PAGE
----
One of the highlights pointed out by those demonstrating the "resurgence" of the US consumer has been the increasing SAAR of car sales in the US. To be sure, May's SAAR of 11.6 million in light vehicle sales was the highest since September of 2008, when it was at 12.5 million (as seen on the chart below). Yet one item often ignored is that the incentives, especially by the Big 3, as reported by Autodata have reached record highs in May 2010, averaging $3,470 per car for the Detroit 3. Not surprisingly, the one company that is not bankrupt or a ward of the state, Ford is the one providing the lest amount of subsidies. And even as the D-3 capture market share, Asian automakers have not only not followed suit with a comparable ramp up in incentives, but some are in fact doing the prudent thing and cutting back on subsidies. Furthermore, the recent million car+ recalls by Chrysler and GM have not been mentioned even once by CNBC Phil Lebeau, even as the latter spearheaded a governmentally-mandated crusade against Toyota, fully intent on discrediting the Asian carmaker. Lack of free market dynamics aside, here is a snapshot of the most recent car sale trends in the US, coupled with inventory, incentive and granular D-3 sales data.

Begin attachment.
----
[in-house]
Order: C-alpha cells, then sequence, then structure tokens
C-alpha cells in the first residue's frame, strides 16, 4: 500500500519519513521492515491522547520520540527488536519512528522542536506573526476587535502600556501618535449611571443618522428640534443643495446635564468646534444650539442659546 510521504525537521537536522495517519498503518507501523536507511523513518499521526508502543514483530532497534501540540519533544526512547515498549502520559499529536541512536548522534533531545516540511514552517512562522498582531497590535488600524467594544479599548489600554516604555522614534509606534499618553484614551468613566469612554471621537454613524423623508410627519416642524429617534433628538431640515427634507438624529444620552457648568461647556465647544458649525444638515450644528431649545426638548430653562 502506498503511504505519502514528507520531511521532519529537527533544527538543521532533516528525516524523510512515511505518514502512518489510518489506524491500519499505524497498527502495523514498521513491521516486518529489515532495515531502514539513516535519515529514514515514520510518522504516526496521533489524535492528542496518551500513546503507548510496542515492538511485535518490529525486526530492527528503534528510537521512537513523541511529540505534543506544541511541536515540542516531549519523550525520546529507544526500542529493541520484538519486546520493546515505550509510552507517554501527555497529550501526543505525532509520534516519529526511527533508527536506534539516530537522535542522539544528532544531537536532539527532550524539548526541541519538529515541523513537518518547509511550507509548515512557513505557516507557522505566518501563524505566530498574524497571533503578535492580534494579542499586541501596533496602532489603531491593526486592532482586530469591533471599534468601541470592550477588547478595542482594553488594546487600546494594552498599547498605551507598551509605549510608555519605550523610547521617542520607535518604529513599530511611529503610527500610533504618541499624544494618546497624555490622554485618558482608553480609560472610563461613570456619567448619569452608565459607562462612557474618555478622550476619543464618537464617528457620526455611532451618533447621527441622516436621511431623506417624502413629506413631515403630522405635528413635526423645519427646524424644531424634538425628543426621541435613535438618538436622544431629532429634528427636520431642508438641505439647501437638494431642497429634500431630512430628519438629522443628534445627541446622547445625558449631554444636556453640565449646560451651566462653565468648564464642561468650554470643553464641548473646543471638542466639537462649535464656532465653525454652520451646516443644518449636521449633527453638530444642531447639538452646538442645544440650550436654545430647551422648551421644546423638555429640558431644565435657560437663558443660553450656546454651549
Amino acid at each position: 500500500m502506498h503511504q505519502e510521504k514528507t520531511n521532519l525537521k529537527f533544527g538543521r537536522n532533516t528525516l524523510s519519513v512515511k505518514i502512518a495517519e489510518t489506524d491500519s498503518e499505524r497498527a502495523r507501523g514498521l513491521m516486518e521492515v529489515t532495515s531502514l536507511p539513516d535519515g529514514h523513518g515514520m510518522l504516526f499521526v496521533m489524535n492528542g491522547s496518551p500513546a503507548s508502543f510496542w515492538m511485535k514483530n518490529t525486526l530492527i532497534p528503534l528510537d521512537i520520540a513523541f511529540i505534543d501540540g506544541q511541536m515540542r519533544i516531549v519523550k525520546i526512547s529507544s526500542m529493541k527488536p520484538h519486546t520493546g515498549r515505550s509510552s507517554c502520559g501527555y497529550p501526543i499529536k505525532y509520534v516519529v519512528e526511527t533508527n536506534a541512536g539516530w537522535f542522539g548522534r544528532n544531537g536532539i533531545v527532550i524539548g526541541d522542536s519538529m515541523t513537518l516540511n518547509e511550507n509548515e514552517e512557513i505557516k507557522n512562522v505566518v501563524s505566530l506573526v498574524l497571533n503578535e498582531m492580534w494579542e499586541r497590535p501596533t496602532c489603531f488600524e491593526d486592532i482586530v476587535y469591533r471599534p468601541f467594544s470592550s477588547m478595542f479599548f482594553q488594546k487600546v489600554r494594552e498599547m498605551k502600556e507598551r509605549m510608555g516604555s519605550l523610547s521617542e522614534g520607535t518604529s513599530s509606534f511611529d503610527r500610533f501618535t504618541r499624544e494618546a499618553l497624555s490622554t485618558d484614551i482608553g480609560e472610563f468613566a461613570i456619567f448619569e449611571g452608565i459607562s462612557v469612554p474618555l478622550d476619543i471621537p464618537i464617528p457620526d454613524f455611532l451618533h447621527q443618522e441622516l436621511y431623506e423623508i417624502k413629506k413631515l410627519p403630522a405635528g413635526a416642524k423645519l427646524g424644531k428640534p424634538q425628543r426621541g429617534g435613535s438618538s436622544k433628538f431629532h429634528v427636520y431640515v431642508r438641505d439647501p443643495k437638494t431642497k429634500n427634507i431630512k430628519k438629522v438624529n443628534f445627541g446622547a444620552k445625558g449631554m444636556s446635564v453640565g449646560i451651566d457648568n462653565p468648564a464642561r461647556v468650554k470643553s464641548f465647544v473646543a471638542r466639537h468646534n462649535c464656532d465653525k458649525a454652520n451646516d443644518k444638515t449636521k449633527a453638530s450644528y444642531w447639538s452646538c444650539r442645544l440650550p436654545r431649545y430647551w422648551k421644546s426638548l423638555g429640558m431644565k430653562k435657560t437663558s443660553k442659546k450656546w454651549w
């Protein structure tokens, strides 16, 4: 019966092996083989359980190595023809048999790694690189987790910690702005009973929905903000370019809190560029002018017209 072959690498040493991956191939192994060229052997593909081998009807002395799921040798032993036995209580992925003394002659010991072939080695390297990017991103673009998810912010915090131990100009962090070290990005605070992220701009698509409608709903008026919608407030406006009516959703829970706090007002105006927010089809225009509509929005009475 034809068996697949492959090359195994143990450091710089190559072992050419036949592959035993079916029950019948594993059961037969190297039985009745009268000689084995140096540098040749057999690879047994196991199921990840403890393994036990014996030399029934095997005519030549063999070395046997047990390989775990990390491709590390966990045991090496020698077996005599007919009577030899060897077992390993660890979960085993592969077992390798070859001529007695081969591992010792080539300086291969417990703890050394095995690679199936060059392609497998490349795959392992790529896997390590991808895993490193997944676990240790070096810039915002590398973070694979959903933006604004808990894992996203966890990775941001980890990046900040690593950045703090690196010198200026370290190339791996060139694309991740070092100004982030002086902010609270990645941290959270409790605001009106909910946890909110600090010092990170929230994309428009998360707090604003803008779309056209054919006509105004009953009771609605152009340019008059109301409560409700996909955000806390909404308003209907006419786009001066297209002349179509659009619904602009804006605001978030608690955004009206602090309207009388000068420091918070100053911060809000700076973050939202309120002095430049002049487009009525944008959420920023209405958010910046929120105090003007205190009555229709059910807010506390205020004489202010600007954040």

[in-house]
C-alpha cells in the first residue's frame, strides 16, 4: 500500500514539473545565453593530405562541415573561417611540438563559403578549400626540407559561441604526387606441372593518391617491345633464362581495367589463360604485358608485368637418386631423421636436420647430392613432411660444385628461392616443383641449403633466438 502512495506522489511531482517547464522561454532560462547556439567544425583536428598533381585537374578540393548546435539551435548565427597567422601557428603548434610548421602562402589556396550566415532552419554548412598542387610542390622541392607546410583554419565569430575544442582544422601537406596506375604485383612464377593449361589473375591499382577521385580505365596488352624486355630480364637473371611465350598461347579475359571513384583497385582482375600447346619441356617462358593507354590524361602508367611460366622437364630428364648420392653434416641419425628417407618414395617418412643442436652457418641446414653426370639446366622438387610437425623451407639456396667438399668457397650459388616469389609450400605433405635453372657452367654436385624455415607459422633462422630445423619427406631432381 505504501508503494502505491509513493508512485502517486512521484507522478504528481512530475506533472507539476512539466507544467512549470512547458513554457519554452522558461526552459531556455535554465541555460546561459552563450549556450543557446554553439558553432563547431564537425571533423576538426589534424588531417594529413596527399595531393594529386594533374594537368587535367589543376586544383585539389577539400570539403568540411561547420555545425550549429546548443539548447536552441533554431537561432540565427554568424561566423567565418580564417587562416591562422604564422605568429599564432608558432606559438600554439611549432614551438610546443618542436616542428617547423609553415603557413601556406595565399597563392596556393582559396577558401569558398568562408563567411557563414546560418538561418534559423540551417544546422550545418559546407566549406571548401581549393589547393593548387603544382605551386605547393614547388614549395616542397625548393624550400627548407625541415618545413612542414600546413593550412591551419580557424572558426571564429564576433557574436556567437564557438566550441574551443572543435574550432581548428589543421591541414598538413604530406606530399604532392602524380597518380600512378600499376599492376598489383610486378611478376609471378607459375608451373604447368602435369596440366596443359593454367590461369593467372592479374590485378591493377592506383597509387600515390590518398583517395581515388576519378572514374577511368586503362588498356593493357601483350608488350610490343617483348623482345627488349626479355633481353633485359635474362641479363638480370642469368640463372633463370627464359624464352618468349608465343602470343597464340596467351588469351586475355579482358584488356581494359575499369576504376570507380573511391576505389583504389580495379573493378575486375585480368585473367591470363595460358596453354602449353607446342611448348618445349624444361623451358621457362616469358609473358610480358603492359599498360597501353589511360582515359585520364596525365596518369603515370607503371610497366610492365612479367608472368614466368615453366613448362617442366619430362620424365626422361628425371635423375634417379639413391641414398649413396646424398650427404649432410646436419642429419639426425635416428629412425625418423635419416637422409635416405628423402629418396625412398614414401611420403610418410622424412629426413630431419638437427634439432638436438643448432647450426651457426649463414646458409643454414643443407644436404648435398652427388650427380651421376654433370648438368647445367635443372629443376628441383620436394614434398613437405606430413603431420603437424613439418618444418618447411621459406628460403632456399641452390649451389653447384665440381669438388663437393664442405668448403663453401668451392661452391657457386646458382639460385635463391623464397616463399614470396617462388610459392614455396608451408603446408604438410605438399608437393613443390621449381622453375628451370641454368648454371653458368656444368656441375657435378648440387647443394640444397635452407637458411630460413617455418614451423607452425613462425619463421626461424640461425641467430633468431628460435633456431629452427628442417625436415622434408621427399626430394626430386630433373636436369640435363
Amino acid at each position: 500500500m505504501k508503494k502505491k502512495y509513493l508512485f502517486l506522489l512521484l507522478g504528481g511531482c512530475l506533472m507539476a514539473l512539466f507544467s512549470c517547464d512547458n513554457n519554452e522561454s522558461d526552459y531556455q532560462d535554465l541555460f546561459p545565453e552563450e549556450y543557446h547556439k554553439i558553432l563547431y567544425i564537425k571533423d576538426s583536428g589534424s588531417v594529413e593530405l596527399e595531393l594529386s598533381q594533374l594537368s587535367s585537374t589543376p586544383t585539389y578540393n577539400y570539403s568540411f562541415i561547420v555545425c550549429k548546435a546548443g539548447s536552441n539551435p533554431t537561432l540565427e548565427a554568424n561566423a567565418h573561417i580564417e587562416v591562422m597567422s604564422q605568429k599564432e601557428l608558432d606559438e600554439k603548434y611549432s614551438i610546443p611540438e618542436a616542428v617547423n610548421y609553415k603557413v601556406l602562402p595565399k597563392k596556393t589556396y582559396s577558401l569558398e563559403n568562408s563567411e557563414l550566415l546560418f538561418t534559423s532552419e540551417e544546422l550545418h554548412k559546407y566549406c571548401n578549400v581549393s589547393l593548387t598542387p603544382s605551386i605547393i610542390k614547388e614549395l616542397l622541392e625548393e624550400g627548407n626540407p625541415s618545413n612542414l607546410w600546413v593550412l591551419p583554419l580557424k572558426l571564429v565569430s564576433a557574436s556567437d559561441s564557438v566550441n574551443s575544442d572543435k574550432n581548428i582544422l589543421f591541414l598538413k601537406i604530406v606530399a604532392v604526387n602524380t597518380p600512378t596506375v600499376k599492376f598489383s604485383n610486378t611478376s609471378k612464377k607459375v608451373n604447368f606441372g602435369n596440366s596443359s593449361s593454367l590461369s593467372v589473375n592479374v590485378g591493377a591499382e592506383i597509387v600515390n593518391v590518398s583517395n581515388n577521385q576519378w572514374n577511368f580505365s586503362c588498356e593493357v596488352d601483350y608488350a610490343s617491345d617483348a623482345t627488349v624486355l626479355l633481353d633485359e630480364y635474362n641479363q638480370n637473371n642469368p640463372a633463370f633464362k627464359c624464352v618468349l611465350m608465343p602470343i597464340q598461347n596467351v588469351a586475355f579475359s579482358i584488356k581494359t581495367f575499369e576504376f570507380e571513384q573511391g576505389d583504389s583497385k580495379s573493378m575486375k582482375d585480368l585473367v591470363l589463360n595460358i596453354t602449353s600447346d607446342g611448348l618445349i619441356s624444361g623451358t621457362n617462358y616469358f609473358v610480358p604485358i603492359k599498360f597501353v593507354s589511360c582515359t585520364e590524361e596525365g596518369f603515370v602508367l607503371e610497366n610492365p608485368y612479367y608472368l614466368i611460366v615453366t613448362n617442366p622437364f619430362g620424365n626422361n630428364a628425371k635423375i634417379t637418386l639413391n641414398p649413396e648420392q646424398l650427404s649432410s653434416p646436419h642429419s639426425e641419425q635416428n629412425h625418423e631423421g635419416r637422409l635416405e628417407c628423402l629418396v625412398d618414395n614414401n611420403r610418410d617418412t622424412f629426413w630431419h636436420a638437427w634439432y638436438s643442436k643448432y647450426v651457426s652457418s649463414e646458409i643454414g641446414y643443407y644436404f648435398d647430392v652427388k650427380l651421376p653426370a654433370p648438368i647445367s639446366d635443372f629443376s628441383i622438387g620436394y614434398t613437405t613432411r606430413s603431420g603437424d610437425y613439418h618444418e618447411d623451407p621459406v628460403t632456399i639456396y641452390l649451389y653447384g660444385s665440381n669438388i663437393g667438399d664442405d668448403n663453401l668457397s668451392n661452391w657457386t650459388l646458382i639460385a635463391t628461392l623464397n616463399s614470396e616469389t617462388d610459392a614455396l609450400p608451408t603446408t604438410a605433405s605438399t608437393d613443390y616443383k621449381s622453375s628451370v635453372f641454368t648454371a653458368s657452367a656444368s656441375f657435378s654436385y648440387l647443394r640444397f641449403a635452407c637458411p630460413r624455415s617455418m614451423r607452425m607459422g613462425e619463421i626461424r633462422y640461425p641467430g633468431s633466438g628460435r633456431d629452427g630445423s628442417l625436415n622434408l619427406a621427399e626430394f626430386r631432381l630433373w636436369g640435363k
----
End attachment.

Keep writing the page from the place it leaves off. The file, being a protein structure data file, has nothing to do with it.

The SNB has released provisional data indicating FX investments on its balance sheet have exploded by 50% in just the last month, to CHF 232 billion from CHF 153 billion, is indicative of a rate of FX intervention in the market more than double the prior record set in April! All this has occurred as the SNB has tried to keep the EURCHF above 1.40. It has now officially failed at this attempt, as the Euro just hit a fresh all time low against the Franc of 1.3763. Furthermore, recent market talk indicates that the SNB will no longer directly intervene in the pair, thus confirming that there is likely much more room for CHF appreciation in the near term, and more pain for Eastern European countries, where the bulk of real estate bubble borrowing has been denominated in CHFs. In the meantime the side effects of consistent SNB intervention are hard to miss: the Swiss balance sheet has increased to 3 times its pre-2009 average. Unlike the US, it is not loaded up with toxic GSE filth but merely with currencies increasingly backed by such filth, such as euros.